This guest post was written by Pat Looney, chair of the Sustainable Energy Technology Department at the U.S. Department of Energy’s (DOE) Brookhaven National Laboratory.

If the sun is shining over Long Island, NY, as you read this article, the Long Island Solar Farm (LISF) is generating enough clean solar energy to power as many as 4,500 homes for the Long Island Power Authority (LIPA).

Construction of the LISF at Brookhaven National Laboratory (BNL) began in the fall of 2010 and officially concluded this month when the array began commercial operation. LIPA hosted a formal commissioning ceremony today, November 18.

LISF is the largest solar power plant in the eastern United States. It sits atop nearly 200 acres at the southeast end of the Laboratory site and consists of 164,000 solar panels that provide LIPA with up to 32 megawatts of alternating current electricity.

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Some of the 164,000 solar panels that make up the Long Island Solar Farm.

The LISF was developed by BP Solar and is privately owned, however, BNL will have access to data from the array as a condition of the easement agreement granted by DOE for use of the land. So as the solar panels at LISF are now collecting energy from the sun, researchers at Brookhaven are busy installing sensors and imagers to collect large amounts of data from LISF systems. The data will be used by researchers at the Lab and across the country to address the key issues facing deployment of large-scale solar power plants.

One of the main challenges we are focused on is the role of distributed generation — power generated by multiple sources distributed across a region — and how it will affect the efficiency and reliability of electricity delivery. For the past hundred years or so, electricity has been generated at large centralized power sources, such as dams and power plants, and then delivered to customers through the existing distribution grid of transformers, power lines, etc. With solar energy sources as large as the LISF and as small as arrays installed on roofs of homes, electricity from multiple power sources is now being integrated into that same grid, and the impacts of integrating this distributed generation are not well understood. Data from the LISF will help researchers develop and validate models that can be used to study this issue and develop new technologies to address it.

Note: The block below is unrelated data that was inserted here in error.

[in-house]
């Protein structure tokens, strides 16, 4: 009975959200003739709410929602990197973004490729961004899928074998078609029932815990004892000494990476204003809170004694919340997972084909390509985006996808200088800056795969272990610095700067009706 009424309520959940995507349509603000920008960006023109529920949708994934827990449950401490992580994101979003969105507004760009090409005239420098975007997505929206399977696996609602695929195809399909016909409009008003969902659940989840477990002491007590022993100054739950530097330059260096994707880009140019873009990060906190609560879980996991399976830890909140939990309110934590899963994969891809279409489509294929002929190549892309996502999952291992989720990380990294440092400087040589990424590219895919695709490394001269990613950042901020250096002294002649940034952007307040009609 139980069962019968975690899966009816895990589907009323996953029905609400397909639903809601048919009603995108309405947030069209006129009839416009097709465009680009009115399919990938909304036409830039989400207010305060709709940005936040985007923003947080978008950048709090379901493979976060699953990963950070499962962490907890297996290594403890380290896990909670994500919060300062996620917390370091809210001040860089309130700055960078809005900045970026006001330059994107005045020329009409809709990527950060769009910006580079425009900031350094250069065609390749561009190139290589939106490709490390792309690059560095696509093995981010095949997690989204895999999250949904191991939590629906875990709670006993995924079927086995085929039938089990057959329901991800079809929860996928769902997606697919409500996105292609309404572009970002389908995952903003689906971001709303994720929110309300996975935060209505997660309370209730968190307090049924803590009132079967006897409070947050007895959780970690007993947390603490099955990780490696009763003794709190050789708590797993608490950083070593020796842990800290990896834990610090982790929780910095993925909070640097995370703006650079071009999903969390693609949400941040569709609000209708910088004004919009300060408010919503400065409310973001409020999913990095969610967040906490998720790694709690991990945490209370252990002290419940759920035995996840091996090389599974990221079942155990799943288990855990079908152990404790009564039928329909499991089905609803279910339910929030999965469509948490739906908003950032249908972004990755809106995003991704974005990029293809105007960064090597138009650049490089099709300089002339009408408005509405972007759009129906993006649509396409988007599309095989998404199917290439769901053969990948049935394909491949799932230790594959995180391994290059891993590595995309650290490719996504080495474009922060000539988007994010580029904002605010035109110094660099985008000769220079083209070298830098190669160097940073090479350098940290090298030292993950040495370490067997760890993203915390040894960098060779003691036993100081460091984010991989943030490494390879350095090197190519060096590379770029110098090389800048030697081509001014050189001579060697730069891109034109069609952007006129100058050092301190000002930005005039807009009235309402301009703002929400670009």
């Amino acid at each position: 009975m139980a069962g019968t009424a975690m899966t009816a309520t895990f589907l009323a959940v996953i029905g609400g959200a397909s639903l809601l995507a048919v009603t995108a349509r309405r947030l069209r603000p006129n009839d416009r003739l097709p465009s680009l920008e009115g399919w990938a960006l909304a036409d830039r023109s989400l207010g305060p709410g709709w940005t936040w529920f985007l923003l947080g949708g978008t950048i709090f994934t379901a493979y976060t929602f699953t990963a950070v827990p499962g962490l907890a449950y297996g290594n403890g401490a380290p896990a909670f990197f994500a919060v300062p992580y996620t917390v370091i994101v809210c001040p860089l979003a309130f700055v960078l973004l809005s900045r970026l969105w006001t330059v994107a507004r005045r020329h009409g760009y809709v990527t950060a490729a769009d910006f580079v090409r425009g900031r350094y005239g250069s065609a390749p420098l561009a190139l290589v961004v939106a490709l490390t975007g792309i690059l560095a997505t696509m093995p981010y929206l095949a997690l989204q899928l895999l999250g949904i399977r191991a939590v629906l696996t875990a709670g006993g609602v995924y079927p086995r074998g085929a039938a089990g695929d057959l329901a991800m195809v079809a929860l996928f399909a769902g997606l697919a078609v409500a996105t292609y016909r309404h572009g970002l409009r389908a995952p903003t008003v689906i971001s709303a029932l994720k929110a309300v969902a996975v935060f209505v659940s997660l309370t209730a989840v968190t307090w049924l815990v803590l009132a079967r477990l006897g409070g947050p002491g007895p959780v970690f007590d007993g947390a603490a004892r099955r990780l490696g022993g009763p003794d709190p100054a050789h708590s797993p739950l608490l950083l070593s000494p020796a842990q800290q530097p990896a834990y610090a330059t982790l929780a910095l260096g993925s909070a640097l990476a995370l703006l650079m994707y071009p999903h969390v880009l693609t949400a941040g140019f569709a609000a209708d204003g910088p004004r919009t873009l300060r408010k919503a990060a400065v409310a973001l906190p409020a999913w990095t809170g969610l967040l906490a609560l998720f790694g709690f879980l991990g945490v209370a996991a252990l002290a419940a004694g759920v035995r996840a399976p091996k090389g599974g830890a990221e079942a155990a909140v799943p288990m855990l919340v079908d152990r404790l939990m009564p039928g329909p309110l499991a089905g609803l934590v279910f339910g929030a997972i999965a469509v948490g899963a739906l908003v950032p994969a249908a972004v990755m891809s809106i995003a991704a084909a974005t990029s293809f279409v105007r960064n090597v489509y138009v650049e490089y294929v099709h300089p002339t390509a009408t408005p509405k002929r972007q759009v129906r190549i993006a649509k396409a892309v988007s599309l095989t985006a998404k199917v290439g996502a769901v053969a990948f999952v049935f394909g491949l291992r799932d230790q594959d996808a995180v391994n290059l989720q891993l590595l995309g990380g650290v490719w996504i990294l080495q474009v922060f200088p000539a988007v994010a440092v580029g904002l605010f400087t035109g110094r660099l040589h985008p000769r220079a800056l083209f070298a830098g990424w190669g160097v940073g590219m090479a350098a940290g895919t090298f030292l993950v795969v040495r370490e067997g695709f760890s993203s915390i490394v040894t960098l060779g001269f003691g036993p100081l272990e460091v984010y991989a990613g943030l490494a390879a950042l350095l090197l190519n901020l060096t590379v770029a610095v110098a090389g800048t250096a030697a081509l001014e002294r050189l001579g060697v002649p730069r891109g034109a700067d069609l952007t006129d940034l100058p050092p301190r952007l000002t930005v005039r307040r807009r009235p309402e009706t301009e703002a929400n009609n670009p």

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The Long Island Solar Farm will provide up to 32 megawatts of electricity — enough to power some 4,500 homes and businesses.

Another issue that will be studied is how the intermittent nature of solar energy will affect operation of the electric grid. As the sun rises, it sometimes shines brightly or is blocked by clouds, and then sets in the evening, so amounts of electricity generated at solar arrays will vary and be intermittent. These fluctuations could adversely affect the electric grid. With innovations and upgrades developed as a result of our quantitative observations, we want to make the grid and the electricity it provides as efficient, secure, and resilient as possible.

Since the LISF is privately owned, new technologies cannot be tested there. That is why construction of a second array on site — the Northeast Solar Energy Research Center (NSERC) — will begin in early 2012 and is expected to be complete next summer. This research array will be a DOE-owned user facility and a proving ground for Brookhaven Lab and our industrial partners to test new solar system technologies, including electrical inverters, storage devices, solar modules, and other technologies.

The five-acre NSERC array will generate approximately 700 kilowatts to one megawatt of electricity at full power, which will be distributed to the Laboratory’s electrical network for our own use.

Many different groups have worked together to develop both LISF and NSERC. Here on site, the Environment & Life Sciences, Facilities & Operations, and Global and Regional Solutions directorates, Information Technology Division, and the DOE Brookhaven Site Office have been instrumental in preparing our research agenda, and developing a plan to bring it to fruition. Collaborators from off site include American Superconductor, Blue Oak Energy, BP Solar, Electric Power Research Institute, General Electric, LIPA, National Renewable Energy Laboratory, New York State Energy Research and Development Authority, Stony Brook University, and University of California at San Diego. We gratefully acknowledge the DOE Energy Efficiency and Renewable Energy’s Solar Energy Technology Program for providing funding for this research.

For more information, see the press release.

For more photos of the LISF, see our flickr stream.

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